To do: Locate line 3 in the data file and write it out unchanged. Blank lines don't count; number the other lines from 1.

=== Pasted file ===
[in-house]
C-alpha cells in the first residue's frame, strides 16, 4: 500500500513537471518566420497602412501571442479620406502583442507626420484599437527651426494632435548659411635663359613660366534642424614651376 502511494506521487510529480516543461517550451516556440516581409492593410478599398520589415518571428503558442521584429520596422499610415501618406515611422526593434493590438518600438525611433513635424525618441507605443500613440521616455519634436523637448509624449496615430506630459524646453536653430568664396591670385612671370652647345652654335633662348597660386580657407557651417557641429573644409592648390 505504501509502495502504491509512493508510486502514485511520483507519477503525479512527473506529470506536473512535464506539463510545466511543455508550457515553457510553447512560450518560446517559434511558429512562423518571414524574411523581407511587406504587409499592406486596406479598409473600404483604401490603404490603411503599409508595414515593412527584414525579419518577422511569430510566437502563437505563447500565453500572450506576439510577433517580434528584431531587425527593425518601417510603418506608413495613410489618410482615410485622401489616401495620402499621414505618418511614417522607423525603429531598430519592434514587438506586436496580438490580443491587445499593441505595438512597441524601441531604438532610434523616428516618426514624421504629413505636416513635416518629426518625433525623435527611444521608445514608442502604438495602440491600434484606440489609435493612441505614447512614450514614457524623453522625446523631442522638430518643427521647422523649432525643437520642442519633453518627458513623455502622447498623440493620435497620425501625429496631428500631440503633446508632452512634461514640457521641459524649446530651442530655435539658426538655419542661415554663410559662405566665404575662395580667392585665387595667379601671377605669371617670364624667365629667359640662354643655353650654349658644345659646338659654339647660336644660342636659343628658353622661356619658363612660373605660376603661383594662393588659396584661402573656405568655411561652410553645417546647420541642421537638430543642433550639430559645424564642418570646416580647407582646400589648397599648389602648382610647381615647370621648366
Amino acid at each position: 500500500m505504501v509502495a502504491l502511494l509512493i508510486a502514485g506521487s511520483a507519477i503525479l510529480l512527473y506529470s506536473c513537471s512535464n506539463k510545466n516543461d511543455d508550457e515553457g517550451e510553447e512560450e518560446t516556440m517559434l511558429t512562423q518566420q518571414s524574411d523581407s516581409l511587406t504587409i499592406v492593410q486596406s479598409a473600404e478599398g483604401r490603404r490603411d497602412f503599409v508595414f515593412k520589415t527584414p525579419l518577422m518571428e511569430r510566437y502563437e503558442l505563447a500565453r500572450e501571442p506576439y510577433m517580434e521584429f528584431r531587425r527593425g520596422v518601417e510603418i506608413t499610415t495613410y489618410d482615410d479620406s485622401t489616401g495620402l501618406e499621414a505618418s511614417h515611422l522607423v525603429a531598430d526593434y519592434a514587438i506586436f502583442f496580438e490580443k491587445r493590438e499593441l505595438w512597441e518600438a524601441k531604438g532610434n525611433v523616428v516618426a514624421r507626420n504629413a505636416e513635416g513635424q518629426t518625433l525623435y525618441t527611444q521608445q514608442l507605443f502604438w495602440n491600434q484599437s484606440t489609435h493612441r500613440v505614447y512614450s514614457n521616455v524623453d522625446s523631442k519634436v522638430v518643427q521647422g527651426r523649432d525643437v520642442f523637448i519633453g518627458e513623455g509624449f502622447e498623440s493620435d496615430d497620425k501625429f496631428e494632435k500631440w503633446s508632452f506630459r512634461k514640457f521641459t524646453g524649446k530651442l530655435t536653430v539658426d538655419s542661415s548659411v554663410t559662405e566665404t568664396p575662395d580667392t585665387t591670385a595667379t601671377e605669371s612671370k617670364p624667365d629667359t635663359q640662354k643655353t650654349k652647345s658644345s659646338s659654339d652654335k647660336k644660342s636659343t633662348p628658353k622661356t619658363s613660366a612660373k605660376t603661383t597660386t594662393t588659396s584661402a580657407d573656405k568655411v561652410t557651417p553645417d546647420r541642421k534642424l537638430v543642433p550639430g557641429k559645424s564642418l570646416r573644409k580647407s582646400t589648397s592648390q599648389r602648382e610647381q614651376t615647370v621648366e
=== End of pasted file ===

Amino acid at each position: 500500500m505504501v509502495a502504491l502511494l509512493i508510486a502514485g506521487s511520483a507519477i503525479l510529480l512527473y506529470s506536473c513537471s512535464n506539463k510545466n516543461d511543455d508550457e515553457g517550451e510553447e512560450e518560446t516556440m517559434l511558429t512562423q518566420q518571414s524574411d523581407s516581409l511587406t504587409i499592406v492593410q486596406s479598409a473600404e478599398g483604401r490603404r490603411d497602412f503599409v508595414f515593412k520589415t527584414p525579419l518577422m518571428e511569430r510566437y502563437e503558442l505563447a500565453r500572450e501571442p506576439y510577433m517580434e521584429f528584431r531587425r527593425g520596422v518601417e510603418i506608413t499610415t495613410y489618410d482615410d479620406s485622401t489616401g495620402l501618406e499621414a505618418s511614417h515611422l522607423v525603429a531598430d526593434y519592434a514587438i506586436f502583442f496580438e490580443k491587445r493590438e499593441l505595438w512597441e518600438a524601441k531604438g532610434n525611433v523616428v516618426a514624421r507626420n504629413a505636416e513635416g513635424q518629426t518625433l525623435y525618441t527611444q521608445q514608442l507605443f502604438w495602440n491600434q484599437s484606440t489609435h493612441r500613440v505614447y512614450s514614457n521616455v524623453d522625446s523631442k519634436v522638430v518643427q521647422g527651426r523649432d525643437v520642442f523637448i519633453g518627458e513623455g509624449f502622447e498623440s493620435d496615430d497620425k501625429f496631428e494632435k500631440w503633446s508632452f506630459r512634461k514640457f521641459t524646453g524649446k530651442l530655435t536653430v539658426d538655419s542661415s548659411v554663410t559662405e566665404t568664396p575662395d580667392t585665387t591670385a595667379t601671377e605669371s612671370k617670364p624667365d629667359t635663359q640662354k643655353t650654349k652647345s658644345s659646338s659654339d652654335k647660336k644660342s636659343t633662348p628658353k622661356t619658363s613660366a612660373k605660376t603661383t597660386t594662393t588659396s584661402a580657407d573656405k568655411v561652410t557651417p553645417d546647420r541642421k534642424l537638430v543642433p550639430g557641429k559645424s564642418l570646416r573644409k580647407s582646400t589648397s592648390q599648389r602648382e610647381q614651376t615647370v621648366e